# What is Carnot cycle : Different processes and efficiency

## History of Carnot cycle

carnot cycle was devised by the scientist named “carnot” who was the first scientist to analyse the problem of the efficiency of heat engine disregarding its mechanical details. He focused his attention on the basic features of a heat engine. In a carnot cycle the working substance is subjected to a cyclic operation consisting of two isothermal and two reversible adiabatic process (also known as isentropic process). The PV and TS diagram of the cycle as shown in the figure below :

Initially the engine that was imagined by carnot has the air (which is supposed to behave like a perfect gas) as its working substance. Having enclosed in a cylinder in which a frictionless piston ‘A’ moves. The walls of the cylinder and piston are perfect non conductor of heat. however the bottom ‘B’ of the cylinder can be covered at will, by an insulating cap. The engine is assumed to work between two sources of infinite heat capacity, one at the higher temperature and other at the lower temperature.

## Processes in Carnot cycle

Now, let us consider the four stages of the carnot cycle. Let the engine cylinder contain m kg of air at its original condition represented by point 1 on the PV and TS diagram. At this point, let P1, T1 and V1 be the pressure, temperature and volume of the air, respectively.

### 1.Isothermal expansion ( 1st stage)

The source i.e. hot body at a higher temperature is brought in contact with the bottom B of the cylinder. The air expands, practically at constant temperature it means that the temperature T2 at point 2 is equal to the temperature T1. This isothermal expansion is represented by curve 1-2 on PV and TS diagram. It may be noted that the heat supplied by the hot body is fully absorbed by the air and is utilised in doing external work.
i.e. Heat supplied = Work done by the air during isothermal expansion
Q1-2 = P1V1 loge (V2/V1)
= mRT1 loge (V2/V1)
= 2.3 mRT1 log r
Where, r = Expansion ratio = V2/V1

### 2.Reversible adiabatic or isentropic expansion (2nd stage)

The hot body is removed from the bottom of the cylinder B and the insulating cap is brought in contact. The air is allowed to expand reversibly and adiabatically. Thus the reversible adiabatic expansion is represented by the curve 2-3 on PV and TS diagrams. The temperature of the air falls from T2 to T3.
Since no heat is absorbed or rejected by the air, therefore
Decrease in internal energy = Work done by the air during adiabatic expansion.
= P2V2 – P3V3 / Y – 1
= mRT2 – mRT3 / Y – 1

### 3.Isothermal compression (3rd stage)

In this process the air is compressed practically at a constant temperature T3 from V3 to V4. It means that the temperature T4 is equal to the temperature T3. This isothermal compression is represented by the curve 3-4 on PV and TS diagrams. It would be seen that during this process the heat is rejected to the cold body and is equal to the work done on the air.
Heat rejected = Work done on the air during isothermal compression
= Q3-4 = P3V3 loge (V3/V4)
= mRT3 loge (V3/V4)

## 4.Reversible adiabatic aur isentropic compression (4th stage)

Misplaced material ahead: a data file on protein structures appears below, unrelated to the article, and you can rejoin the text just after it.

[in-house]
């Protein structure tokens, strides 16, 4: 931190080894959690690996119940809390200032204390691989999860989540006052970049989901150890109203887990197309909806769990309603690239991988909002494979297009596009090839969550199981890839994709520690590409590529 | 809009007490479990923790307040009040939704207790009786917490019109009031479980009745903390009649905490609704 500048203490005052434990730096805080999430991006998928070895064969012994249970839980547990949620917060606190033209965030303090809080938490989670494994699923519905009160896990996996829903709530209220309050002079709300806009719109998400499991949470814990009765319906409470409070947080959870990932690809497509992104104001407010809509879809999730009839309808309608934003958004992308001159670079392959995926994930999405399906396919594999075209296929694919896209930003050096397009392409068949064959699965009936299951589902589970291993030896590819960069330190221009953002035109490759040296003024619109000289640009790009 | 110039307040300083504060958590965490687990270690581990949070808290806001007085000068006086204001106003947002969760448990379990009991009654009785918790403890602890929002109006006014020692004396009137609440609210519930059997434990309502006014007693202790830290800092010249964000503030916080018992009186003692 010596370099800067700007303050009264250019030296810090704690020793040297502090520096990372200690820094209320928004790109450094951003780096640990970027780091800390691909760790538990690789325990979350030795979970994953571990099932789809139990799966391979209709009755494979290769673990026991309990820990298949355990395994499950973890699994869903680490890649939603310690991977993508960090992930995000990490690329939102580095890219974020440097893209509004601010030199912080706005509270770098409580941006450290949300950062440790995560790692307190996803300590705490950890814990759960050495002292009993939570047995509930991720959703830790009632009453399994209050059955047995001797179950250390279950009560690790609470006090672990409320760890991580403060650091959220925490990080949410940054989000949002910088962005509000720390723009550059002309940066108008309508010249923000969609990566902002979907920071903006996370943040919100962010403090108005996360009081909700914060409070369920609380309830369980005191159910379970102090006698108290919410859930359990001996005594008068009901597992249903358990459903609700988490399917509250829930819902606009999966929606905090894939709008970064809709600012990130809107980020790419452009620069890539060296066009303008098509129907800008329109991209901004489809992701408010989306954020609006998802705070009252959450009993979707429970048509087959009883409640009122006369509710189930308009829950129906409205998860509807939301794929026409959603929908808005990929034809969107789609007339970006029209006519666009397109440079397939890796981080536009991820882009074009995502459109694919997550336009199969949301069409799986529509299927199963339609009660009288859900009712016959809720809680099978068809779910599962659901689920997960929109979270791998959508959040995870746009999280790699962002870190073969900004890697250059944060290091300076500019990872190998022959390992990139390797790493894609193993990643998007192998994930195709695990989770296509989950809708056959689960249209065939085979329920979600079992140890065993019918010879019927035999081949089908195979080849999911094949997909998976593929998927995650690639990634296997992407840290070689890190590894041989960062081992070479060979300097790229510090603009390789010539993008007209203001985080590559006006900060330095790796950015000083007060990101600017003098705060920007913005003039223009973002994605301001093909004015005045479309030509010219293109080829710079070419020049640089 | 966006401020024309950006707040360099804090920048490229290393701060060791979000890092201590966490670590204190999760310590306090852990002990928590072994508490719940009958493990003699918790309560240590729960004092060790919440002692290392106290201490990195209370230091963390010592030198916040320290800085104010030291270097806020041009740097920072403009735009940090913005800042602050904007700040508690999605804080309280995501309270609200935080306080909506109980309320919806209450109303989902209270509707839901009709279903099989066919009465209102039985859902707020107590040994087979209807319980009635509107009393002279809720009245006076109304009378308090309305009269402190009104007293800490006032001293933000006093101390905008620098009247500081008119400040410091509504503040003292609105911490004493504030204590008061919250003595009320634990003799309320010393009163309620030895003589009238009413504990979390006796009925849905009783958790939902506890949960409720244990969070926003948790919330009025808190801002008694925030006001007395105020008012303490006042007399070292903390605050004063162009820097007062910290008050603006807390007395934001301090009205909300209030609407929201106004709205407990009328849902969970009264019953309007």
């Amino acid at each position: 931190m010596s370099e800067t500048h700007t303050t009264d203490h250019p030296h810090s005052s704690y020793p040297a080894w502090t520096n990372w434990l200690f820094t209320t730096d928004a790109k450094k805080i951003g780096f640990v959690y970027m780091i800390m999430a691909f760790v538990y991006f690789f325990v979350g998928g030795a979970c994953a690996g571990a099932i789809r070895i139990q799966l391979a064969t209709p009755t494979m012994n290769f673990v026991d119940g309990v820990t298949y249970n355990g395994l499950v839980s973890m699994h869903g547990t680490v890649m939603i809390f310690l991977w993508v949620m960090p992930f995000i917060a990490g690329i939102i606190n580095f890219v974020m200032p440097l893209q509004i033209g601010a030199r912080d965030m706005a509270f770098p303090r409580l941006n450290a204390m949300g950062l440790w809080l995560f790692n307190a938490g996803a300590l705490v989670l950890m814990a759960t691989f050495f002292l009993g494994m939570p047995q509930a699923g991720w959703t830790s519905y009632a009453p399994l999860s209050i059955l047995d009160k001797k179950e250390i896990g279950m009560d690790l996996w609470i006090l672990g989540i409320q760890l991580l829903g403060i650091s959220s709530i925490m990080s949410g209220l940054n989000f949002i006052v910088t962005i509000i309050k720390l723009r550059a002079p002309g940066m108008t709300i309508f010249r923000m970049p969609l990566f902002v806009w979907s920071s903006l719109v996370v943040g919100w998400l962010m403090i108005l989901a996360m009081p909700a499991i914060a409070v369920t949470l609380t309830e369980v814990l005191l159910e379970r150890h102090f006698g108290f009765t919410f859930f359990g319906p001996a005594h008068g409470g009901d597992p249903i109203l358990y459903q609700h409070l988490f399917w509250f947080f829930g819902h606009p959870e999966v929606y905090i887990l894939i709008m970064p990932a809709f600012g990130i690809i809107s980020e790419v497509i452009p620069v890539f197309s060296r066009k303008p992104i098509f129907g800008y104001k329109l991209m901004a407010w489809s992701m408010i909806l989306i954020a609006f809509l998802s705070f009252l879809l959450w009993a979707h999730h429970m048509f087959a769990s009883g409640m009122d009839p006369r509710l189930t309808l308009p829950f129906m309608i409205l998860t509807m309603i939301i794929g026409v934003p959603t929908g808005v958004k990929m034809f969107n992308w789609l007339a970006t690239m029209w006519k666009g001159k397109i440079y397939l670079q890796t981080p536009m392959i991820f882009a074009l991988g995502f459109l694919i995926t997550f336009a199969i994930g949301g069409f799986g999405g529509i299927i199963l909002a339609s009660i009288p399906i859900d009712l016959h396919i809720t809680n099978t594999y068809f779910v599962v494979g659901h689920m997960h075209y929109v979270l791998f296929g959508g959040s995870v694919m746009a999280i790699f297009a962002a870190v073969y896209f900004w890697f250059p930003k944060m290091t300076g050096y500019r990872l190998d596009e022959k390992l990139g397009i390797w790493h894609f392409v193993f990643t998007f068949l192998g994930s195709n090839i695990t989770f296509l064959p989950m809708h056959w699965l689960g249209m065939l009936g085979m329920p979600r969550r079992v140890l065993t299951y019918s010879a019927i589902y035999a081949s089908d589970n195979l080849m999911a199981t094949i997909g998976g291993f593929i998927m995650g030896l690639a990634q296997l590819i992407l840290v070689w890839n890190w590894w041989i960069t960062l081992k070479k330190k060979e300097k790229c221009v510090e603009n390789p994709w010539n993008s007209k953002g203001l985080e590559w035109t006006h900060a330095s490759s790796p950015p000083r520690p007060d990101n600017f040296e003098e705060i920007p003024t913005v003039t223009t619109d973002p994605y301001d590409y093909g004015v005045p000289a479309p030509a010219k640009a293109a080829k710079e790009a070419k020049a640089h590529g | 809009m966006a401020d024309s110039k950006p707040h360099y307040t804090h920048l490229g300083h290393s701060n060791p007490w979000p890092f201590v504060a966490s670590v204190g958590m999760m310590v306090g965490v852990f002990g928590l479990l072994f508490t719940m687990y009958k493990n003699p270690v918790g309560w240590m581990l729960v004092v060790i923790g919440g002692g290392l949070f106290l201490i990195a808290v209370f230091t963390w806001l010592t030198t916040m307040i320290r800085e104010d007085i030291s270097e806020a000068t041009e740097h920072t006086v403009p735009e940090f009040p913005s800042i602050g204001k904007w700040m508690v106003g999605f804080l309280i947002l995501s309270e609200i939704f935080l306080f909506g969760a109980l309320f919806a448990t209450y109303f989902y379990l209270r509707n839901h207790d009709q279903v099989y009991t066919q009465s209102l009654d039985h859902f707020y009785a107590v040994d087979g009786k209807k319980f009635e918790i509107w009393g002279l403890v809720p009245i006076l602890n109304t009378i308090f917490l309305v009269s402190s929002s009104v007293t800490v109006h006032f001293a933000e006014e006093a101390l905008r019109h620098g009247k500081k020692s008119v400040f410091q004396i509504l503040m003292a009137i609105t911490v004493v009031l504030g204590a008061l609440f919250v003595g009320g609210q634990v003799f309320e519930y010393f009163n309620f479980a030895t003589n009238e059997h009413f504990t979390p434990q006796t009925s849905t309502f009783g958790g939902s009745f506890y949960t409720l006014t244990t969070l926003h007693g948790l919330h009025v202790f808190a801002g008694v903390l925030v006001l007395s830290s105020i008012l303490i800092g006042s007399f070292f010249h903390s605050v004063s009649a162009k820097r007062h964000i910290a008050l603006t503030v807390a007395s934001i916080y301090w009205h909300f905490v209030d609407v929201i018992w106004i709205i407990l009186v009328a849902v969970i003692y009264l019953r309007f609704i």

Now again the insulated cap is brought in contact with the bottom of the cylinder B and the air is allowed to be compressed reversibly and adiabatically. The reversible adiabatic compression is represented by the curve 4-1 on PV and TS diagrams. The temperature of the air increases from T4 to T1.
Since no heat is absorbed or rejected by the air, therefore
Increase in internal energy = Work done on the air during adiabatic compression
= P1V1 – P4V4 / Y-1
= mRT1 – mRT4 / Y-1

“Thus, we can see from above discussion that, the decrease in internal energy during reversible adiabatic expansion 2-3 is equal to the increase in internal energy during reversible adiabatic compression 4-1. Hence the net effect during the whole cycle is Zero.”

## Efficiency of carnot cycle :

η = 1 – T3/T1
= 1 – (1/r)^Y-1
= 1 – 1/ r^Y-1

From the above equation, we see that the efficiency of Carnot’s cycle increases as T1 is increased or T3 is decreased. In other words, the heat should be taken in at as high a temperature as possible, and rejected as low a temperature as possible. It may be noted that 100% efficiency can be achieved, only if T3 reaches at absolute zero, though it is impossible to achieve in practice.

1. In the above theory, we have taken temperature at points 1, 2, 3 and 4 as T1, T2, T3, and T4 respectively in order to keep similarity between Carnot cycle and other cycles. But at most of the places it is like T1 (for points 1 and 2) and T2 (for points 3 and 4). In that case, the obtained relation for efficiency as :

η = T1 – T2 / T1
= 1 – T2 / T1

1. It may be noted that it is impossible to make an engine working on Carnot’s cycle The simple reason for the same is that the isothermal expansion 1-2 will have to be carried out extremely slow to ensure that the is always at temperature T1. Similarly, the isothermal compression 3-4 will have to be carried out extremely slow. But reversible adiabatic expansion 2-3 and reversible adiabatic compression 4-1 should be carried out an quick as possible, in order to approach ideal adiabatic conditions. We know that sudden changes in the speed of engine are not possible in actual practice. Moreover, it is impossible to completely eliminate friction between the various moving parts of the engine, and also heat losses due to conduction, radiation, etc. It is thus obvious that it is impossible to achieve Carnot’s engine in actual practice. However, such an imaginary engine is used as the ultimate standard of comparison of all heat engines.

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